WILD MEAT AND WET MARKETS: A GLOBAL DIALOGUE
Geography and You|Issue 146, 2020
Wet markets operate in most Asian countries including India. China reported its wet markets as the epicentre of the Covid-19 outbreak in Wuhan and also more recently in Beijing. These wet markets, a traditional part of popular local culture in Asian countries, are increasingly becoming a cause of concern for the international community and health practitioners across the globe. This article attempts to understand how global authorities and their Asian partners are looking to regulate these infamous wet markets to significantly lower the risk of viral and other pathogenic load from these unhygienic wet markets.
Sarada Subhash

The wet market of Wuhan in China is the suspected source of the Covid-19 pandemic. Wuhan, a sprawling business city in the Hubei Province of Central China is now infamous as the original epicentre of the Covid-19 outbreak. Media reported the case of a shrimp seller at Wuhan’s Huanan Seafood Market, to be the ‘Patient Zero’, the first victim of Covid-19 pandemic. Following epidemiological investigations and extensive surveillance, the Chinese authorities shut the wet market temporarily, lending weight to suspicions surrounding wet markets’ link to the Covid-19 outbreak. Amidst the global furore against the wet markets, the media published reports that China reopened its wet markets in Wuhan as the number of Covid-19 cases dropped, strictly prohibiting media personnels from capturing any image of these markets. However, this is not the first time the poorly regulated wet markets in China are in the spotlight.

What are Wet Markets?

Traditional wet markets are a part of the ‘popular local culture’ in many Asian countries. The wet markets are places ‘where wild and often poached animals are packed together’ in filthy conditions for trade, thus becoming a ‘breeding ground for disease and an incubator for a multitude of viruses to evolve’ (White 2020). These wet markets offer the sale (legal and illegal) of a wide variety of ‘live fauna’ with culinary and medicinal properties. Illegal wildlife trade has been identified as the fourth largest illicit transnational activity in the world and the United Nations Office of Drugs and Crime has estimated the global wildlife trafficking industry to be worth between 7 billion and 23 billion USD annually (Louis 2020).

Thus, humans dealing with these ‘live fauna’ come in contact not just with the domesticated/commonly known animals but also with a baffling range of unusual wild animals, whose zoonotic history and human-animal contact outcomes are poorly understood. Also, as pointed out by conservation specialists like Christian Walzer, executive director of the US based Wildlife Conservation Society, these wet markets often lead to ‘stashing and mixing of all these species together in a very small area, with secretions and urine mixed up together,’ a dangerously unhygienic practice that might lead to the transmission of the zoonotic viruses inhabiting in these animals...to the human beings dealing with them (White 2020).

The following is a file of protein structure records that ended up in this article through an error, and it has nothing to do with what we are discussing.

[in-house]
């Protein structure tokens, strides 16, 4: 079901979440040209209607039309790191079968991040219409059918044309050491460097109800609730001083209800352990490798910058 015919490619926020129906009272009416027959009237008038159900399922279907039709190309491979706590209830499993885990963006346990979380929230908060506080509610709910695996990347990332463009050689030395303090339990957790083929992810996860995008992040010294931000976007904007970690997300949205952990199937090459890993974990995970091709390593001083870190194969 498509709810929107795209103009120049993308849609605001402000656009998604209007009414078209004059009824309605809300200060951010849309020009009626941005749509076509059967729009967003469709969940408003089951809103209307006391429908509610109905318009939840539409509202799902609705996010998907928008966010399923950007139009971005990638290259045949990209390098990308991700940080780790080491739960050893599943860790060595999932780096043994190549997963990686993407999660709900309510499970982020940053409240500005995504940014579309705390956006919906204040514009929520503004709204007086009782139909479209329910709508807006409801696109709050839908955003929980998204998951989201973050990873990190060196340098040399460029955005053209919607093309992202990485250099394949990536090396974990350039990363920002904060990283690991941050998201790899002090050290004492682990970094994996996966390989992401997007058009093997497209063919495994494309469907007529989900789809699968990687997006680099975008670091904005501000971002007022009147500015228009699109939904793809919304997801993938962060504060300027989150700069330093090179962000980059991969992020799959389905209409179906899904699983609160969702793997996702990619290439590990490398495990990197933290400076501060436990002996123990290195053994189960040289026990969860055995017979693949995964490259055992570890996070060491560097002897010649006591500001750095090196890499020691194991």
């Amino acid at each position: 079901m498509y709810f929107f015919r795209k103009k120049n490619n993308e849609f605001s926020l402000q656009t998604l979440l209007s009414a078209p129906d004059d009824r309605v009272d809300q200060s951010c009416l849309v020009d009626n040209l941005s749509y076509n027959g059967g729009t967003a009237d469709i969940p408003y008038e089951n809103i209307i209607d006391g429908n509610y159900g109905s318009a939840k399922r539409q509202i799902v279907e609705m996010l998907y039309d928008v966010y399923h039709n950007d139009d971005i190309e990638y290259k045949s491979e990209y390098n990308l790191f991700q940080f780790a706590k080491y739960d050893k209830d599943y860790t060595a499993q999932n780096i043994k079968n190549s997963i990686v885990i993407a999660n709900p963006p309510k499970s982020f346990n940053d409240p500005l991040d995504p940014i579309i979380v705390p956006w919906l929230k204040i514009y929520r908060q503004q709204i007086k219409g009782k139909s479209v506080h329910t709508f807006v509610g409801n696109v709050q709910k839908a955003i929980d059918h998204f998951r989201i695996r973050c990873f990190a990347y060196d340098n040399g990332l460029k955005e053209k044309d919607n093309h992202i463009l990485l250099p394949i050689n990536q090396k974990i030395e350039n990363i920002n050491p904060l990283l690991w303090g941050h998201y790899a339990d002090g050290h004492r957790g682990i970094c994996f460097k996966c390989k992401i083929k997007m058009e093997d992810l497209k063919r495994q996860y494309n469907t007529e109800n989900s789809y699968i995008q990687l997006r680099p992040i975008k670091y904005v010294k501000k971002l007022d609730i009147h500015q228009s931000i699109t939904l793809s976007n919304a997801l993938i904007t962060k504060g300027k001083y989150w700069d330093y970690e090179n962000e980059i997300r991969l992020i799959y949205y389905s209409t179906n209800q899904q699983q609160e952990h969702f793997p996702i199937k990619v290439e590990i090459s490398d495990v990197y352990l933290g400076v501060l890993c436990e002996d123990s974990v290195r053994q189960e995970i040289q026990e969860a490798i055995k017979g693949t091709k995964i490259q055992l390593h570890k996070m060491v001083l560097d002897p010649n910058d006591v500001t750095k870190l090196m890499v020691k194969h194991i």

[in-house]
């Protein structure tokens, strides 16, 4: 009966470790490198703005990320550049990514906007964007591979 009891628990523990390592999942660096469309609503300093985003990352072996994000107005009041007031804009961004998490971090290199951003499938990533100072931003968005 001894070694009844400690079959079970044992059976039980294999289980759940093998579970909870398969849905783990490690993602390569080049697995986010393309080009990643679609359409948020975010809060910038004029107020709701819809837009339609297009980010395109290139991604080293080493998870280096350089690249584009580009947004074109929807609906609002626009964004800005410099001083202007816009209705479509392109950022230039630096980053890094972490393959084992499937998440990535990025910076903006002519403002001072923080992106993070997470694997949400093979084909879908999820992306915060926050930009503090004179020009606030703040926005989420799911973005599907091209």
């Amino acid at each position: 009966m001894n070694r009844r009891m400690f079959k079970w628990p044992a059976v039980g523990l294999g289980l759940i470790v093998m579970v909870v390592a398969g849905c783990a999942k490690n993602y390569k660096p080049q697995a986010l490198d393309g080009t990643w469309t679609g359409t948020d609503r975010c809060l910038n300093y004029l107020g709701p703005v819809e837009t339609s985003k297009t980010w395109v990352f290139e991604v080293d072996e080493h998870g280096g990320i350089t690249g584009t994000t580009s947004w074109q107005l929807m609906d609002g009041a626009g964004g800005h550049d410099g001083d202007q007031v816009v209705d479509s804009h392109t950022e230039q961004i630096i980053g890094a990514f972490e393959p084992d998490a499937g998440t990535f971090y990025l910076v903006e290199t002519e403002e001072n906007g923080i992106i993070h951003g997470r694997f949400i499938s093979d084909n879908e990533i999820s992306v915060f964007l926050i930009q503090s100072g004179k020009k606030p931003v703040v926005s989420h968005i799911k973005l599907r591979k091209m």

Dan Wootton of the The Daily Examiner describes the gruesome reality of these wet markets operating in China, “A smorgasbord of dogs being boiled alive, bats served on sticks like lollipops, kittens slaughtered, rats fried and giant snakes carved up for human consumption, with the blood splattering everywhere,” chances of cross-contamination a high possibility (Wootton 2020). The Daily Examiner also reports the presence and sale of wolf cubs, turtles, crocodiles, hedgehogs, bears—an unusual and notorious stock for any market!

The Wet Market link—sars and Covid-19

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Wet markets operate in most Asian countries including India. China reported its wet markets as the epicentre of the Covid-19 outbreak in Wuhan and also more recently in Beijing. These wet markets, a traditional part of popular local culture in Asian countries, are increasingly becoming a cause of concern for the international community and health practitioners across the globe. This article attempts to understand how global authorities and their Asian partners are looking to regulate these infamous wet markets to significantly lower the risk of viral and other pathogenic load from these unhygienic wet markets.

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